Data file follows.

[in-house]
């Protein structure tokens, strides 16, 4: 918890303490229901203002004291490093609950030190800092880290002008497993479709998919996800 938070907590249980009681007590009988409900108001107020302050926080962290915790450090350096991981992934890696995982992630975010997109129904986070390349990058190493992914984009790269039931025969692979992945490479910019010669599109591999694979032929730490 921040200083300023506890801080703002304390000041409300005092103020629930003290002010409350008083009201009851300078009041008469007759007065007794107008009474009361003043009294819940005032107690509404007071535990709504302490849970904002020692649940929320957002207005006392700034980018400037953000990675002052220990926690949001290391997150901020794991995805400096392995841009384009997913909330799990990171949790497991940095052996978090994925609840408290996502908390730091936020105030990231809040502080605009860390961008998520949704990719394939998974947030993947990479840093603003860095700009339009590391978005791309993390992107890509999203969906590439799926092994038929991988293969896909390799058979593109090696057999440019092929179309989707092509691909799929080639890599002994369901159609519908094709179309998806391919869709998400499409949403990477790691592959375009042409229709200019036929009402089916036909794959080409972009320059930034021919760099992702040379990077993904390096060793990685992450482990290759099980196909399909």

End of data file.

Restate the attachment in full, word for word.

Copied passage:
[in-house]
């Protein structure tokens, strides 16, 4: 918890303490229901203002004291490093609950030190800092880290002008497993479709998919996800 938070907590249980009681007590009988409900108001107020302050926080962290915790450090350096991981992934890696995982992630975010997109129904986070390349990058190493992914984009790269039931025969692979992945490479910019010669599109591999694979032929730490 921040200083300023506890801080703002304390000041409300005092103020629930003290002010409350008083009201009851300078009041008469007759007065007794107008009474009361003043009294819940005032107690509404007071535990709504302490849970904002020692649940929320957002207005006392700034980018400037953000990675002052220990926690949001290391997150901020794991995805400096392995841009384009997913909330799990990171949790497991940095052996978090994925609840408290996502908390730091936020105030990231809040502080605009860390961008998520949704990719394939998974947030993947990479840093603003860095700009339009590391978005791309993390992107890509999203969906590439799926092994038929991988293969896909390799058979593109090696057999440019092929179309989707092509691909799929080639890599002994369901159609519908094709179309998806391919869709998400499409949403990477790691592959375009042409229709200019036929009402089916036909794959080409972009320059930034021919760099992702040379990077993904390096060793990685992450482990290759099980196909399909």